You might have observed that when you scold your dog loudly, their ears retract back and fall flat, reflecting their nervousness. However, this usually happens only for a short period, and their ears return to normal once the effect of the scolding passes.

If the flattening of the ears continues for longer durations, it’s a sign of anxiety and depression in dogs. In such situations, it’s always a good idea to be by their side and help calm their nerves by gently patting them on the back and speaking to them in a loving manner. However, if this behavior persists or you notice other symptoms, a visit to the vet is advisable.

Once a dog moves past the puppy stage, they are usually trained to pee and poop in specific locations. Most dog owners establish a routine of taking their dogs outside for these needs. However, if your dog starts having accidents in the house, such as peeing or pooping in inappropriate places, it might signal more than just a lapse in training. This unexpected behavior can be a sign of anxiety or even indicate depression symptoms in dogs.

These accidents can occur for various reasons. Dogs might feel stressed, anxious, or overwhelmed, which can lead to spontaneous bowel movements or urination indoors. It’s crucial to handle this situation with patience and understanding rather than with punishment.

Cute Dog Framed In A Heart Shape Made With Hands, Symbolizing Love And Care For Pets

What causes depression in dogs?

Similar to humans, certain traumatic experiences over time can cause depression in dogs. Depression often stems from fear or anxiety. Such fear and anxiety can arise from prolonged physical pain, past abuse, lack of stimulation, feeling ignored, changes in their lives or routine, among other factors. Here’s a list of some of the most common causes that might explain why your dog feels depressed:

Chronic pain or illness: Ongoing health issues can lead to sadness in dogs, as they struggle with discomfort, pain and possibly, a decrease in their usual activities. Tips: Regular vet check-ups and creating a comfortable living space can help manage their discomfort and uplift their spirits.

Trauma: When dogs get hurt or have been treated badly in the past, it can really upset them inside. Just like people, dogs remember scary or painful things, and this can make them feel scared or sad for a long time. They might act differently because they’re trying to deal with these bad feelings. Insight: Gentle, positive reinforcement training and patience can rebuild trust and confidence in dogs who’ve experienced trauma. It’s important to be very kind and patient with them, so they can start to feel safe and happy again.

Isolation: Being alone for extended periods, especially if they’re used to constant companionship, can lead to feelings of loneliness and depression. This is also common after surgeries when they might be confined and less active. Tip: Consider doggy daycare or a pet sitter to keep them company if you’re away for long hours. Even leaving a piece of clothing that smells like you can provide comfort.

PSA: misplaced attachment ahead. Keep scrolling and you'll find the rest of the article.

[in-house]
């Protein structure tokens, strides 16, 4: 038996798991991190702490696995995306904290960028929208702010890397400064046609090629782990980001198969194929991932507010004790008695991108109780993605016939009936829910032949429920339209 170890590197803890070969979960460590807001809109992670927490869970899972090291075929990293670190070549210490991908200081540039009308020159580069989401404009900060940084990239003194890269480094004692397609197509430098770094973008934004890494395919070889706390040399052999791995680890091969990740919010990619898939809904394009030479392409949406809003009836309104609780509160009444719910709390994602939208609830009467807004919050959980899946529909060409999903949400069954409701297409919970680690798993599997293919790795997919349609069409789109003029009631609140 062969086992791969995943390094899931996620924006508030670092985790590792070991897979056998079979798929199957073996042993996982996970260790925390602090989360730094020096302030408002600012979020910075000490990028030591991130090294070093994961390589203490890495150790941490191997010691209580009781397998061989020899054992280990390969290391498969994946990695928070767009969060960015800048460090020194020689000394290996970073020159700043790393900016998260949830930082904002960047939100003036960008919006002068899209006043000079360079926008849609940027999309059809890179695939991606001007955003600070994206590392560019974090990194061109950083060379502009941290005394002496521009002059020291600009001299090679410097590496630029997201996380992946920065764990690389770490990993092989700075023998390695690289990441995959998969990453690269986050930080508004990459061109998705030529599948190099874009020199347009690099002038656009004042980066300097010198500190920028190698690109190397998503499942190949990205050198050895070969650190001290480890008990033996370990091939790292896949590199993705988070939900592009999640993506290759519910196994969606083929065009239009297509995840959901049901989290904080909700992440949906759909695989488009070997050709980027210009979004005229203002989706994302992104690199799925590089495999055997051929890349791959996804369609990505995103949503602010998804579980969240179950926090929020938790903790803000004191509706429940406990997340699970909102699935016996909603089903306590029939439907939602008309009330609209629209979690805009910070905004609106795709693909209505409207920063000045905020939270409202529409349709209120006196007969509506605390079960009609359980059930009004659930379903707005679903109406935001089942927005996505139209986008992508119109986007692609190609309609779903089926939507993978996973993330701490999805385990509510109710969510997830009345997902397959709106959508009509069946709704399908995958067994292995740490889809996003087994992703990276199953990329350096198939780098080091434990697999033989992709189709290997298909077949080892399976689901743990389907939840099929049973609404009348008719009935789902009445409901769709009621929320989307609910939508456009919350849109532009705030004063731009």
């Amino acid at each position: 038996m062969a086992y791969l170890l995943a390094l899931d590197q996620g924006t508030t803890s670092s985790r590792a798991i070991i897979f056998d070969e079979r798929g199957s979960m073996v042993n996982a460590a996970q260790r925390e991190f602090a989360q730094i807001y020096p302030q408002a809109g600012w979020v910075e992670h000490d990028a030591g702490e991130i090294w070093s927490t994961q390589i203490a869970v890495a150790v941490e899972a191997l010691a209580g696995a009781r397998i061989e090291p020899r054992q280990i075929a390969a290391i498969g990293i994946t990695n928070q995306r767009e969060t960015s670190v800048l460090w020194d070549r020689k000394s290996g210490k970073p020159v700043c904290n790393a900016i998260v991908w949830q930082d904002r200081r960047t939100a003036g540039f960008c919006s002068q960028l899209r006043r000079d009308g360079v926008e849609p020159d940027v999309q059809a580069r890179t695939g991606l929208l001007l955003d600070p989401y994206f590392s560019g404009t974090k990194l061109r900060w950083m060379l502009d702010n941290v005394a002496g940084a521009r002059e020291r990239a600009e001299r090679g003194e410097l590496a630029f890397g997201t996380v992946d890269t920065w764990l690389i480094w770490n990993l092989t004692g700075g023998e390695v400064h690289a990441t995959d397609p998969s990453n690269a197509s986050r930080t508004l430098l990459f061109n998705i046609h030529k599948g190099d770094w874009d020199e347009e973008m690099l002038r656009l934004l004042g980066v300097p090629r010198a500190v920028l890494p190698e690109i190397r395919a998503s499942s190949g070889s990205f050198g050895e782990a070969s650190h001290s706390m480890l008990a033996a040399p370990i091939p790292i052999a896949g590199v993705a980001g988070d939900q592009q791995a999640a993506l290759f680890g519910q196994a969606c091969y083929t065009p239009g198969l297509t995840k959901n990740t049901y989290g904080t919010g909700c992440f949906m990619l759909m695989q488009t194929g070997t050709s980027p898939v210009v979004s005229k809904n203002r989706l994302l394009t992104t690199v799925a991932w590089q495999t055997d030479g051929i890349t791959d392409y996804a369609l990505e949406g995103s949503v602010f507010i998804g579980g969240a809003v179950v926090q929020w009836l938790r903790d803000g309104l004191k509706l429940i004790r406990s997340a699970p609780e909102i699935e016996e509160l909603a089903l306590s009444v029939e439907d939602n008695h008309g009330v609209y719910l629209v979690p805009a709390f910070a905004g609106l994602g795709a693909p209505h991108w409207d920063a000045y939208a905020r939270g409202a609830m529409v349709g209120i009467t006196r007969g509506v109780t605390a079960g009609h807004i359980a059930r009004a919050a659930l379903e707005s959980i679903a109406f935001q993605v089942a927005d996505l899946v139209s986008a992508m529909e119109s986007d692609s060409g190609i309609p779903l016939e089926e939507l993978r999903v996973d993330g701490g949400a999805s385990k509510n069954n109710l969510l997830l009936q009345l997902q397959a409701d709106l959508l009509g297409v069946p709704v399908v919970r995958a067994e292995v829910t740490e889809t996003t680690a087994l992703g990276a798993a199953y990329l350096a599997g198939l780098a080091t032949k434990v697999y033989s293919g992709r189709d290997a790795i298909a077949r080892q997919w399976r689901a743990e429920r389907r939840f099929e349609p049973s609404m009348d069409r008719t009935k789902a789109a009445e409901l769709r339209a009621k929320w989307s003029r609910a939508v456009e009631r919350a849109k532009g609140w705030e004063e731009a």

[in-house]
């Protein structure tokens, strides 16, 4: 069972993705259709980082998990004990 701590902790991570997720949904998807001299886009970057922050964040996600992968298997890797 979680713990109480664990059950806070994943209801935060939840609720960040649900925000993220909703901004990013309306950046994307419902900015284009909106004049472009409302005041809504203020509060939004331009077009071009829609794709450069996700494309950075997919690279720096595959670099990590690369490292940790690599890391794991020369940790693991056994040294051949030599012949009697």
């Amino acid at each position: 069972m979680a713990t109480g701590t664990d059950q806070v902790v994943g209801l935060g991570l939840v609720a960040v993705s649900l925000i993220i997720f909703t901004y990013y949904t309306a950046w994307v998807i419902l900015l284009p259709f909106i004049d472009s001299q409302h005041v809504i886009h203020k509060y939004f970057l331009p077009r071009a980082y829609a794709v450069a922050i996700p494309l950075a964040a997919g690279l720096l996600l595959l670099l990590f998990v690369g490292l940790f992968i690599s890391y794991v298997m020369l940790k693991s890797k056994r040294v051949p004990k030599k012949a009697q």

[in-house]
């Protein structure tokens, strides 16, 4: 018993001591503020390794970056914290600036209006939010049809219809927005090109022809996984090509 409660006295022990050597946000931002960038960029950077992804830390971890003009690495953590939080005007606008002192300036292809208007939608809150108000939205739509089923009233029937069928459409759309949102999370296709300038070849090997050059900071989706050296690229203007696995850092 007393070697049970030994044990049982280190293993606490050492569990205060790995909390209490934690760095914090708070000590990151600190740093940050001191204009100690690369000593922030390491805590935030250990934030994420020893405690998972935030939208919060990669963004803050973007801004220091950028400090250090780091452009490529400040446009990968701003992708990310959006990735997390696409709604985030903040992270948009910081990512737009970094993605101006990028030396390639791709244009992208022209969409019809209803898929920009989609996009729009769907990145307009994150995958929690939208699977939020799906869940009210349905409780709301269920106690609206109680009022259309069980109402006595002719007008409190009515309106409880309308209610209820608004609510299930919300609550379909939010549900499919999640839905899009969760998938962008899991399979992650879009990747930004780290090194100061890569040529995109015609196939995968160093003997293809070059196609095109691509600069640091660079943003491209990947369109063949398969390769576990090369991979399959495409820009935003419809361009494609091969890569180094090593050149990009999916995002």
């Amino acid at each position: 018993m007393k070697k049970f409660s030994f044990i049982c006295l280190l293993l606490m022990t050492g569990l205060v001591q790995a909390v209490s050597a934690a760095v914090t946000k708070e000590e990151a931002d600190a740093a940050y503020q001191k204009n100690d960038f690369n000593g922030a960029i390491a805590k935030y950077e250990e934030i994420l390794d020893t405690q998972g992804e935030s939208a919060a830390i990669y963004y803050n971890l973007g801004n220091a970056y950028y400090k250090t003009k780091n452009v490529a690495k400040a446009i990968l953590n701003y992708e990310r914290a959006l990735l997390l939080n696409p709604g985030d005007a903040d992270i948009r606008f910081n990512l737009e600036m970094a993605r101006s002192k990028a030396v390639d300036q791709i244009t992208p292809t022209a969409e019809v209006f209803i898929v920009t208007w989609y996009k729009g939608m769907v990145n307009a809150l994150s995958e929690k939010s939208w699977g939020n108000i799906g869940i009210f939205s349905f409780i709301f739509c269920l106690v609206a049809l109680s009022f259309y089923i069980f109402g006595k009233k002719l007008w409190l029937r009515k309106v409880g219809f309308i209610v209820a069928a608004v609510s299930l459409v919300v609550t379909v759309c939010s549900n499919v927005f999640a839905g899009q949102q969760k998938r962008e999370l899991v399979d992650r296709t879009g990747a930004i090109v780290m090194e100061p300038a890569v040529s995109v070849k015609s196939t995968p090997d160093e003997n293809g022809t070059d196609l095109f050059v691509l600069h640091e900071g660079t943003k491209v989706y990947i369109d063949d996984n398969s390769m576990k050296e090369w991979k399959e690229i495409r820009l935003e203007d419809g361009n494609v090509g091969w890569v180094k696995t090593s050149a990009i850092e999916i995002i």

Lack of stimulation: Dogs need regular mental and physical challenges. Without them, especially in breeds that are naturally energetic or working dogs, they can become bored and depressed. Insight: Interactive toys, daily walks, and regular playtime can keep their minds and bodies active, helping them to cope with boredom and depression.

Changes in the Household: A new addition to the family, whether humans or pets, can disrupt the established order and make a dog feel left out. Tip: Gradually introduce your dog to new people or animals in a controlled and positive environment to ease their anxiety.

Changes in Daily Routine: Dogs like knowing what to expect every day, like when they’ll eat, go for walks, or play. When things they’re used to start changing, like if someone in the house gets a new job and isn’t around as much or kids change their school times, it can make dogs feel lost and sad. They get confused because their regular schedule is messed up, and they might not understand why their favorite people are not there like before. This can make them feel lonely and unhappy because they miss the way things used to be. Insight: Try to maintain a consistent schedule for feeding, walks, and playtime, even when your daily routine changes.

Loss: The death of a family member or another pet can deeply affect dogs, leading to grief and depression. Insight: The best way to help them is to give them extra attention and love as they adjust to the loss.

Share this post: